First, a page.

If I could edit the calendar, the two months I’d do away with are August and February.
August, as I’ve groused about before, isn’t a great month. The summer has really overstayed its welcome by then. The kids are getting antsy because the days of endless leisure have started to lose their appeal. They are ready for new challenges by August but don’t want to say that out loud yet because we might give them new challenges.
But I could be OK with August if we could just get rid of February. Winter, particularly this alternately blizzardy and bitterly cold winter, has overstayed its welcome. Sledding grows ever less fun when it has become the only thing you can do outside — and even then you can only be out there for 30 minutes at a time lest your nose freeze right off.
The eldest child is particularly sensitive to cold. I have my suspicions that she imprinted on one of our cats early in her life and models her behavior after them.
Once the temperature drops below 50, the Tween moves onto the heating vent in the kitchen, which makes everyday chores like cooking dinner tedious because she’s right in front of the pantry and needs to be asked to move every 30 seconds. She’ll bring a book or her Kindle and spend hours on the vent; frequently, she also has a blanket over her.
Once winter really gets going and we deign to turn it on, she’s parked inches from the pellet stove. This winter, she commandeered a spare office chair to put right in front of the stove so that she can better soak up its fiery goodness.
For the first few weeks of this, I made her put her throne back where it came from every night. She wore me down, though. And, now, in February, I no longer care that all of that heat is being absorbed by one member of the household who is always basking in front of it.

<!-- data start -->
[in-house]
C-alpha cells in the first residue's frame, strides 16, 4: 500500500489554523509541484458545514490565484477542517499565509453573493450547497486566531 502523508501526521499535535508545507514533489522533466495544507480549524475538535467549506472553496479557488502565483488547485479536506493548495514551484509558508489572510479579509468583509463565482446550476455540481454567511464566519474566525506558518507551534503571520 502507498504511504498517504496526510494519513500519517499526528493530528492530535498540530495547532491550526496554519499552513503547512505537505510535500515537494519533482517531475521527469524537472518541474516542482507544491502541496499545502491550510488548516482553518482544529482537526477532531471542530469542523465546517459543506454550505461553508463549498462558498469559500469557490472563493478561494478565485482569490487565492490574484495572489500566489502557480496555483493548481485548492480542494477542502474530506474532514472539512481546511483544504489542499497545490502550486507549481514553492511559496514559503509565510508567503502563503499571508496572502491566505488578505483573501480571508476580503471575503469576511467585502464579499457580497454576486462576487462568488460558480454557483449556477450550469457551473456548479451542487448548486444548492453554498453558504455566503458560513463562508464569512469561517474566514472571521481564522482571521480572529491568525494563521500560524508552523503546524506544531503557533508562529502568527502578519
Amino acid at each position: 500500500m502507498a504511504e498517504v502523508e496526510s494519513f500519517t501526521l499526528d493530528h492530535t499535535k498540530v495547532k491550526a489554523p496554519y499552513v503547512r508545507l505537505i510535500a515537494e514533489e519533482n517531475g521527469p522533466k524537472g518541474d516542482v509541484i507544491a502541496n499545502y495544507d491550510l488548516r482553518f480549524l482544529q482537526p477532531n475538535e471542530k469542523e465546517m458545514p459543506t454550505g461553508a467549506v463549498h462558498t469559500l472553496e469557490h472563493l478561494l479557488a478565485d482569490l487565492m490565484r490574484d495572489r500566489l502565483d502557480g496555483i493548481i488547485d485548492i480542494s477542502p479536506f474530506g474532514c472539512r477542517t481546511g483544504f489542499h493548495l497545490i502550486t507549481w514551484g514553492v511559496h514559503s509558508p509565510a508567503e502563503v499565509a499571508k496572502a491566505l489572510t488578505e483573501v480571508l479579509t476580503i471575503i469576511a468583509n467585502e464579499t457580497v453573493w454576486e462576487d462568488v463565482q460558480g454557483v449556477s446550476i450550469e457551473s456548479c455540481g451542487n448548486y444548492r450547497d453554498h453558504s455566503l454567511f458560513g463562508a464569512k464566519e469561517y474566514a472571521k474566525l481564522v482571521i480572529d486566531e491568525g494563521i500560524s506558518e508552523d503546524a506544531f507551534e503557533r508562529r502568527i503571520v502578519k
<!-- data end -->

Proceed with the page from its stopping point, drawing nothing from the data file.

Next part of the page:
Admittedly, we live in an old house, which has its fair share of drafts and other heating quirks. The Tween swears her room is the coldest in the house — it isn’t, by the way, and that honor belongs to her brother, who doesn’t seem to care — and she’ll sleep in her coat and a knitted hat on particularly brisk nights.
For the record and so we are not accused of abuse, it’s not that cold in the house. We’re not keeping the heat at Dickensian levels and making them beg for lumps of coal. It’s usually 68 degrees in here, which seems reasonable. To us, that is.
Regardless, the sight of our oldest child draped in front of the pellet stove, where she promptly melts so much that she fails to respond to her own name and loses the ability to do anything but lounge in front of the pellet stove, reaches its peak in February. Which is, sadly, exactly when I start to be at the height of my annual irritation by the amount of inertia that needs to be overcome to get the kids to do their chores.
And because February is when we are trapped in the house, it is when I become even more fixated on all of the chores that haven’t been done. Suddenly, I can see every cobweb and crumb. The windows look extra filthy when everything outside of them is white. It’s when I have mopped up muddy bootprints more times per day than Elizabeth Taylor changed husbands, despite continuously reminding all members of the household to take their dang boots off before stepping on the kitchen floor.
It’s when, in short, I start to lose it a little bit.
It’s also when the snow days start, which only ratchets up the losing it.
Getting to the President’s Week break was an endurance test. This year, I only just made it.
You’d think that a break week would only intensify the cabin fever and extreme family bonding. You’d be right if the kids were still here.
Instead, because their localish grandparents are kind, the kids are off in a far away Flour City having big time adventures. Or, if not adventures, at least slumping over the heating vent in someone else’s house. Which is good enough right now.
Adrienne Martini is a freelance writer, instructor at the State University College at Oneonta, mom to Maddy and Cory, wife to Scott, and author of “Sweater Quest.” Her columns can be found at www.thedailystar.com/parentingimperfect.